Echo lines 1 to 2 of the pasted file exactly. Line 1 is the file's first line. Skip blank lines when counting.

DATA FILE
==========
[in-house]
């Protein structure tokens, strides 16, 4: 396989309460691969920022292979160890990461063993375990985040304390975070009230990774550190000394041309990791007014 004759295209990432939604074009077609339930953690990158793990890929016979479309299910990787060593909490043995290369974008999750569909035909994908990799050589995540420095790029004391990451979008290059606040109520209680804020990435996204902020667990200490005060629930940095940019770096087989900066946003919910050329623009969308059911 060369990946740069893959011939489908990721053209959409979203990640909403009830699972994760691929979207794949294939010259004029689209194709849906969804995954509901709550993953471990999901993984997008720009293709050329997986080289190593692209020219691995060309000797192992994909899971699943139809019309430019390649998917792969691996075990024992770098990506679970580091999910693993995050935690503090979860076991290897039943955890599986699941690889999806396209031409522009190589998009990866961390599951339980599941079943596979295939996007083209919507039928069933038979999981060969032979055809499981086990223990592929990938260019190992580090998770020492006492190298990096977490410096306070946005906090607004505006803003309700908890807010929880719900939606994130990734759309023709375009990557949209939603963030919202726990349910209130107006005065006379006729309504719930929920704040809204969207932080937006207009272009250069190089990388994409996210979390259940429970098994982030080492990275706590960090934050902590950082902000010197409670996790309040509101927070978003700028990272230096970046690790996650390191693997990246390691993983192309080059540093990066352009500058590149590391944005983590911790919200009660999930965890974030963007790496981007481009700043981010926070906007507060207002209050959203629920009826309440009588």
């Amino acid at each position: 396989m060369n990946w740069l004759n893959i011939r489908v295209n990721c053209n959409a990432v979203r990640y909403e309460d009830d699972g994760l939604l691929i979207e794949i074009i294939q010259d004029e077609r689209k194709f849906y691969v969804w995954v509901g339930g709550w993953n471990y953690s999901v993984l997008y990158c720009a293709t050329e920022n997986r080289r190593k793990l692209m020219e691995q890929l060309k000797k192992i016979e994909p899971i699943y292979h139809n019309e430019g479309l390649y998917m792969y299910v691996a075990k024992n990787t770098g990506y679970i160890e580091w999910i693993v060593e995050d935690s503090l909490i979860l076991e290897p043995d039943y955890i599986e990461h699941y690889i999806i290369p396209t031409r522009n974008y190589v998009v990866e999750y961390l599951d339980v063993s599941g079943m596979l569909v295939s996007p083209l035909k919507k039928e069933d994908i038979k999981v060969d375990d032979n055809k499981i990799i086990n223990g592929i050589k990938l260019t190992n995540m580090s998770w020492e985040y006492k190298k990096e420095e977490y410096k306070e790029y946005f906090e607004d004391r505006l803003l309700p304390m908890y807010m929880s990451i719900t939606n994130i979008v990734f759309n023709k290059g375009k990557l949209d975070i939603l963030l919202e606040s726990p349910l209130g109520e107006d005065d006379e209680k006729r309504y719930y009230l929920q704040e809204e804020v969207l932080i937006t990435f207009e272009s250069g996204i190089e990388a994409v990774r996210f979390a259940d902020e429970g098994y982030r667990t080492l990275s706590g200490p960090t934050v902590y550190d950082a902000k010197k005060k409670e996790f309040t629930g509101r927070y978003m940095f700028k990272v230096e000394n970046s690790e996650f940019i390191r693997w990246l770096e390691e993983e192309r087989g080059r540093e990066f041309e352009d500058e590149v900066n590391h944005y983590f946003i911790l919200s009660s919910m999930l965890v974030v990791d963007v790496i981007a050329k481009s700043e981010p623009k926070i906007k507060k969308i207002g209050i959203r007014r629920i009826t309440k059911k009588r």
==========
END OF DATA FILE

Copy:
[in-house]
């Protein structure tokens, strides 16, 4: 396989309460691969920022292979160890990461063993375990985040304390975070009230990774550190000394041309990791007014 004759295209990432939604074009077609339930953690990158793990890929016979479309299910990787060593909490043995290369974008999750569909035909994908990799050589995540420095790029004391990451979008290059606040109520209680804020990435996204902020667990200490005060629930940095940019770096087989900066946003919910050329623009969308059911 060369990946740069893959011939489908990721053209959409979203990640909403009830699972994760691929979207794949294939010259004029689209194709849906969804995954509901709550993953471990999901993984997008720009293709050329997986080289190593692209020219691995060309000797192992994909899971699943139809019309430019390649998917792969691996075990024992770098990506679970580091999910693993995050935690503090979860076991290897039943955890599986699941690889999806396209031409522009190589998009990866961390599951339980599941079943596979295939996007083209919507039928069933038979999981060969032979055809499981086990223990592929990938260019190992580090998770020492006492190298990096977490410096306070946005906090607004505006803003309700908890807010929880719900939606994130990734759309023709375009990557949209939603963030919202726990349910209130107006005065006379006729309504719930929920704040809204969207932080937006207009272009250069190089990388994409996210979390259940429970098994982030080492990275706590960090934050902590950082902000010197409670996790309040509101927070978003700028990272230096970046690790996650390191693997990246390691993983192309080059540093990066352009500058590149590391944005983590911790919200009660999930965890974030963007790496981007481009700043981010926070906007507060207002209050959203629920009826309440009588």